Giclée PRINTS 

From Eclectic Arts and Crafts, Tom Conally

 "Full Moon"

Frame 14x11

Print matted 8x10


 "Leaf Fountain"

Frame 14x11


Frame 14x11

Print matted 8x10


"Fire Works"  

A 4 section fractal work

each  Print matted 8x10

Frame 18 x 15


Tom Conally At the Elon University exhibition.

My fractal art galleries at smugmug

My Origami Page

Eclectic Arts And Crafts

These prints are giclée prints, 

a fancy name for ink jet prints.

Fractals are generated with a fractal generator and then are enhanced in a graphics program with various effects to make them look like drawings or paintings, stained glass, and many other textures. These renderings are colored to the artist's taste and printed with Epson Durachrome  Ultra ink, a premium ink with many years of life expectancy on premium photo paper. They are then treated with a glossy preservative that reacts with the ink to actually build a textured surface. This enhances the life of the print and gives it a unique look. These are limited edition prints that the artist prints, mats and frames with a simple black frame and glass protection.


These are actual photos of the art for sale.  

Sales can be arranged for Cash Moneyorder or Credit Card through Paypal. Contact Tom Conally at 

 About the Artist

This story was written by 

Jeff Wirick for the Burlington, NC Times News, summer 2007

ELON — Tom Conally proves you don’t need paint, canvas or brushes to produce interesting art. His alternative tools consist of a computer program, a printer and a vivid imagination.

The Elon resident has received a positive reception from his 60-piece exhibit of fractal art, which was on display at the Isabella Cannon Room in the Center for the Arts at Elon University during July and August 2007

The pieces seem to be going quickly, though. Thirty  had “sold” signs on them at the end of the exhibit.


Fractal art is made by calculating fractal objects and displaying them as still images, animations or music.

“It’s basically a (math) equation plotted out by a computer,” Conally said.

Actually, it’s a little more than that, as Conally later explained. He creates his works on a computer, adds color, prints them out and then frames them.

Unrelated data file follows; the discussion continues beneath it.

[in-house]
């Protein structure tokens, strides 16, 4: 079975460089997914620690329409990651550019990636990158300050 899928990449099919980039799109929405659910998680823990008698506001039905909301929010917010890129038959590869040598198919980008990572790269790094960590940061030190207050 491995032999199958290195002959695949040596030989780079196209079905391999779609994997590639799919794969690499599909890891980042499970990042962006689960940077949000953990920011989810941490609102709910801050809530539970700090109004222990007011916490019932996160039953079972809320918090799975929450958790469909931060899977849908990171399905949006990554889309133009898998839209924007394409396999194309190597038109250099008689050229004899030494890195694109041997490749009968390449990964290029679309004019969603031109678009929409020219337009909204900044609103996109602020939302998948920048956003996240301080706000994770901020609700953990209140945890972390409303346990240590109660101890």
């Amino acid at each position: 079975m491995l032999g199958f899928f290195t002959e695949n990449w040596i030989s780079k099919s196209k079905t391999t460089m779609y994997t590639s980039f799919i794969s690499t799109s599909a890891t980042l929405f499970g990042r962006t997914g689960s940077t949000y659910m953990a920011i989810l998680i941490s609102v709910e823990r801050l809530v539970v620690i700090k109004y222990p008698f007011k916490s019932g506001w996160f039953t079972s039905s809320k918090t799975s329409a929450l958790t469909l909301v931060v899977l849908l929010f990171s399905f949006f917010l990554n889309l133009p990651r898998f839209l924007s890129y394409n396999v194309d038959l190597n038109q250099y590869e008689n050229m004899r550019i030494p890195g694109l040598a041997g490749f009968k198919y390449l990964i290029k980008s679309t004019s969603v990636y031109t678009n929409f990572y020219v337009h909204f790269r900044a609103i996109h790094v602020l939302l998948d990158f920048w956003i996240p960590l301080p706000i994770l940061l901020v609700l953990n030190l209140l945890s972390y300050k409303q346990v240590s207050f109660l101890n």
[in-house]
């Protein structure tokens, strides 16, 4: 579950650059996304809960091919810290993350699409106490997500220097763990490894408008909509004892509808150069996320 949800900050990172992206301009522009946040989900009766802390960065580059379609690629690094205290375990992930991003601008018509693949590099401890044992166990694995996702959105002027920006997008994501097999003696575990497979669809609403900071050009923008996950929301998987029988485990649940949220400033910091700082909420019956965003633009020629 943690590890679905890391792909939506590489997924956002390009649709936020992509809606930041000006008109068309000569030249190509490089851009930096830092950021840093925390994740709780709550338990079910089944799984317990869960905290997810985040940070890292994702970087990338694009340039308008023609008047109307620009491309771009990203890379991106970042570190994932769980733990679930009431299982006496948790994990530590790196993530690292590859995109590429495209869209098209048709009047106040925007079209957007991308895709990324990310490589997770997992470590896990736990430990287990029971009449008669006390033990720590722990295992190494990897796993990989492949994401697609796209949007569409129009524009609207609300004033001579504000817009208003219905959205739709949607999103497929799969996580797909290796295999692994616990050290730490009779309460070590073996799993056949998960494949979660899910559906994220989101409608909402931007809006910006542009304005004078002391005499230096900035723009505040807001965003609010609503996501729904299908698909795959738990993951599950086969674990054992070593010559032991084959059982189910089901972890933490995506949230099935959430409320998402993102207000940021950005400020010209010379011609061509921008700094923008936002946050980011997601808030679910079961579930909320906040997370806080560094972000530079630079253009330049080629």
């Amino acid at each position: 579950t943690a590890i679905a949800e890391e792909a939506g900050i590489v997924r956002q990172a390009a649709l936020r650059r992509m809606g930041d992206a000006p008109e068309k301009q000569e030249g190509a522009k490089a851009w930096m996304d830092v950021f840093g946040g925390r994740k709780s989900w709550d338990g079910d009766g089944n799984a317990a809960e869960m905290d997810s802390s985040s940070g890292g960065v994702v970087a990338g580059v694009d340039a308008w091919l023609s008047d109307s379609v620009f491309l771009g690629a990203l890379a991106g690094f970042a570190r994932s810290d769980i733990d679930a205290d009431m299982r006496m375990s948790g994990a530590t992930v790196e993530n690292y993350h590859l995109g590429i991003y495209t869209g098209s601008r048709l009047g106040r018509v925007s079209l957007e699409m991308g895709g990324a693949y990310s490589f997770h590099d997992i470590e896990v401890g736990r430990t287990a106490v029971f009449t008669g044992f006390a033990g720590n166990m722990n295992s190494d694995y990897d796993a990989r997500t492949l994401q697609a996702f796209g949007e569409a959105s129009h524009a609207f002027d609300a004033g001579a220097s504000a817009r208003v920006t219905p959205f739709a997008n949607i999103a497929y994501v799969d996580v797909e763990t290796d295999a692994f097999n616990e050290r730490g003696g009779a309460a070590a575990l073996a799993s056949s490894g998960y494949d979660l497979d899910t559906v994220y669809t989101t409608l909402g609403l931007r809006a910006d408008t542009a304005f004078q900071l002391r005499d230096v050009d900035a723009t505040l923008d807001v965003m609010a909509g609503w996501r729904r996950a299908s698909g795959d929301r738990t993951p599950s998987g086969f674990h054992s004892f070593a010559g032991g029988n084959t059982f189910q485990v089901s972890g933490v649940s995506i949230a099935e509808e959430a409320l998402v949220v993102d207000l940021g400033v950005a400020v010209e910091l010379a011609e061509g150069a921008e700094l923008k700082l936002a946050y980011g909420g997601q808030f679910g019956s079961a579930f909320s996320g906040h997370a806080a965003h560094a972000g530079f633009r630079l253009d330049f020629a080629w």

The computer program Conally uses — there are more than 100 programs that can help produce fractal art — comes with hundreds of formulas and a place to plot coordinates.  Change the parameters of the equation and you change the shape of the displayed images.

Conally tinkers with different equations to create his art. Adding color combinations, he said, “makes it snap a little better.”

One thing Conally said he doesn’t mess with is the math.

“My interest in this is more art than math,” the 1967 Elon College grad said. “I have a minor in math, but I could never handle the math that it takes to do these. I let the computer do that.

“It’s a blank box. I plug in the formula, I tell it what parameters to use, it changes the parameters and it shows me what it has. If I don’t like it, I change it again.”

CONALLY HAS TAUGHT chemistry for more than 20 years — first at High Point College, and now at Alamance Community College. But he has always found time to develop his artistic side.

“I’m just very curious,” he said. “I get into a lot of stuff. (Fractal art) just happens to be one of those things that I’ve become passionate about.”

Through the years, Conally’s passions have included everything from photography to Origami. He also made and sold boomerangs until recently.

Wife Faye Conally said Tom’s artistic side emerged early in their 43-year-old marriage when he decided to cover a bare wall in their house by making an acrylic painting.

Fractal art didn’t become an obsession to Conally until the last decade or so. He still uses an older computer program, FracTint, to create most of his pieces.

“I would advise (anyone interested in making fractal art) to get a Windows program because the FracTint program is so old,” he said. “I’ve learned all the commands, so I know it. But in this day and time, most people don’t know the DOS operating system, so they’d have a very hard time operating that.”